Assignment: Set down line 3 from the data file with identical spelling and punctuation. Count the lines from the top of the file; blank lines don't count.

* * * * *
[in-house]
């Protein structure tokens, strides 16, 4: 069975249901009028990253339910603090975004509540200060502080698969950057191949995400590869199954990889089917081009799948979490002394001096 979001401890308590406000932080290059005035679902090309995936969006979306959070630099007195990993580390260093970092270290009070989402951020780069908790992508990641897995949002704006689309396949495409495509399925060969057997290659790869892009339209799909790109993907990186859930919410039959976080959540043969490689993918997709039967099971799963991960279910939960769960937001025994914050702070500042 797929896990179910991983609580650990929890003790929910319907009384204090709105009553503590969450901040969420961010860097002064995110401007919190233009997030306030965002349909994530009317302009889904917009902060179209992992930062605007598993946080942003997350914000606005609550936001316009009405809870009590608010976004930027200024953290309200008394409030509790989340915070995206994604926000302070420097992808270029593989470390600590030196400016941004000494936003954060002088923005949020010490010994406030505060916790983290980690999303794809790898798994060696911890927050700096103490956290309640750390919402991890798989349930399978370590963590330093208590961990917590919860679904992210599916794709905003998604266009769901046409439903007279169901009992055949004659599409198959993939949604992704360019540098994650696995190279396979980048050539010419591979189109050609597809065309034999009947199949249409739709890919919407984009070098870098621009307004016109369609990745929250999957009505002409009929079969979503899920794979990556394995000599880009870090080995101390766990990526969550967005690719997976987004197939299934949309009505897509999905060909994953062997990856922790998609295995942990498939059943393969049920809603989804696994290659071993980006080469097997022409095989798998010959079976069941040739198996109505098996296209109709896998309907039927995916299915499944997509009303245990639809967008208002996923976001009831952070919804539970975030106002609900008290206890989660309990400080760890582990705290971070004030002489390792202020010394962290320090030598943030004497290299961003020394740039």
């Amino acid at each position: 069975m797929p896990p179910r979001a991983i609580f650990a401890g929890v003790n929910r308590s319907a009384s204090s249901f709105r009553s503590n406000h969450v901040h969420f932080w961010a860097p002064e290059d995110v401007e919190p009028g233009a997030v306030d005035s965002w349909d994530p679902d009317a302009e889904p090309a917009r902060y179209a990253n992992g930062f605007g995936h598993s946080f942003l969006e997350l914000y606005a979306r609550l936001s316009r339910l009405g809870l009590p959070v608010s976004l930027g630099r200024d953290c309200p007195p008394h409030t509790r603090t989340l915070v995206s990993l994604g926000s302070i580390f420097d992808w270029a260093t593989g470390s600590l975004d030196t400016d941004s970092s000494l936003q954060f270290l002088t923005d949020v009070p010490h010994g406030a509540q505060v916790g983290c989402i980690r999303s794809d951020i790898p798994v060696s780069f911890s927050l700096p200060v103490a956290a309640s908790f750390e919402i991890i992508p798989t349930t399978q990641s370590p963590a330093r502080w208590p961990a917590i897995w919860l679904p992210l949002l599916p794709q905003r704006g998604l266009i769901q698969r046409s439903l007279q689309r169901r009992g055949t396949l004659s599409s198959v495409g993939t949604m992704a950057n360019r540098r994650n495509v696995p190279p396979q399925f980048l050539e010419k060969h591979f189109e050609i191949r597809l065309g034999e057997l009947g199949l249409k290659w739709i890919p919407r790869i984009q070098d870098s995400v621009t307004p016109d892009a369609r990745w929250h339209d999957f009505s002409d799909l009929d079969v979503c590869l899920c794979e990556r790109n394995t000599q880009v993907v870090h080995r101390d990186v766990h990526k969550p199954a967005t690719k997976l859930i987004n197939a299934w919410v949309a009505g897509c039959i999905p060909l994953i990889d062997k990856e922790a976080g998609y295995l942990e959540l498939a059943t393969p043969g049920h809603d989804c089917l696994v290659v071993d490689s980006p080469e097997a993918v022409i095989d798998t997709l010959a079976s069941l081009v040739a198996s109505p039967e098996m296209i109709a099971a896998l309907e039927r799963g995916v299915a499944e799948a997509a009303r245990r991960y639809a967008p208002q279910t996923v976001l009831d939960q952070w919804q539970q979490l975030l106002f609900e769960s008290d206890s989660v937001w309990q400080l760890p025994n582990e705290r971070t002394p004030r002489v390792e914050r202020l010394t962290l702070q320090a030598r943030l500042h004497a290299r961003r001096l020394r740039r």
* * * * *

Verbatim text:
């Amino acid at each position: 069975m797929p896990p179910r979001a991983i609580f650990a401890g929890v003790n929910r308590s319907a009384s204090s249901f709105r009553s503590n406000h969450v901040h969420f932080w961010a860097p002064e290059d995110v401007e919190p009028g233009a997030v306030d005035s965002w349909d994530p679902d009317a302009e889904p090309a917009r902060y179209a990253n992992g930062f605007g995936h598993s946080f942003l969006e997350l914000y606005a979306r609550l936001s316009r339910l009405g809870l009590p959070v608010s976004l930027g630099r200024d953290c309200p007195p008394h409030t509790r603090t989340l915070v995206s990993l994604g926000s302070i580390f420097d992808w270029a260093t593989g470390s600590l975004d030196t400016d941004s970092s000494l936003q954060f270290l002088t923005d949020v009070p010490h010994g406030a509540q505060v916790g983290c989402i980690r999303s794809d951020i790898p798994v060696s780069f911890s927050l700096p200060v103490a956290a309640s908790f750390e919402i991890i992508p798989t349930t399978q990641s370590p963590a330093r502080w208590p961990a917590i897995w919860l679904p992210l949002l599916p794709q905003r704006g998604l266009i769901q698969r046409s439903l007279q689309r169901r009992g055949t396949l004659s599409s198959v495409g993939t949604m992704a950057n360019r540098r994650n495509v696995p190279p396979q399925f980048l050539e010419k060969h591979f189109e050609i191949r597809l065309g034999e057997l009947g199949l249409k290659w739709i890919p919407r790869i984009q070098d870098s995400v621009t307004p016109d892009a369609r990745w929250h339209d999957f009505s002409d799909l009929d079969v979503c590869l899920c794979e990556r790109n394995t000599q880009v993907v870090h080995r101390d990186v766990h990526k969550p199954a967005t690719k997976l859930i987004n197939a299934w919410v949309a009505g897509c039959i999905p060909l994953i990889d062997k990856e922790a976080g998609y295995l942990e959540l498939a059943t393969p043969g049920h809603d989804c089917l696994v290659v071993d490689s980006p080469e097997a993918v022409i095989d798998t997709l010959a079976s069941l081009v040739a198996s109505p039967e098996m296209i109709a099971a896998l309907e039927r799963g995916v299915a499944e799948a997509a009303r245990r991960y639809a967008p208002q279910t996923v976001l009831d939960q952070w919804q539970q979490l975030l106002f609900e769960s008290d206890s989660v937001w309990q400080l760890p025994n582990e705290r971070t002394p004030r002489v390792e914050r202020l010394t962290l702070q320090a030598r943030l500042h004497a290299r961003r001096l020394r740039r």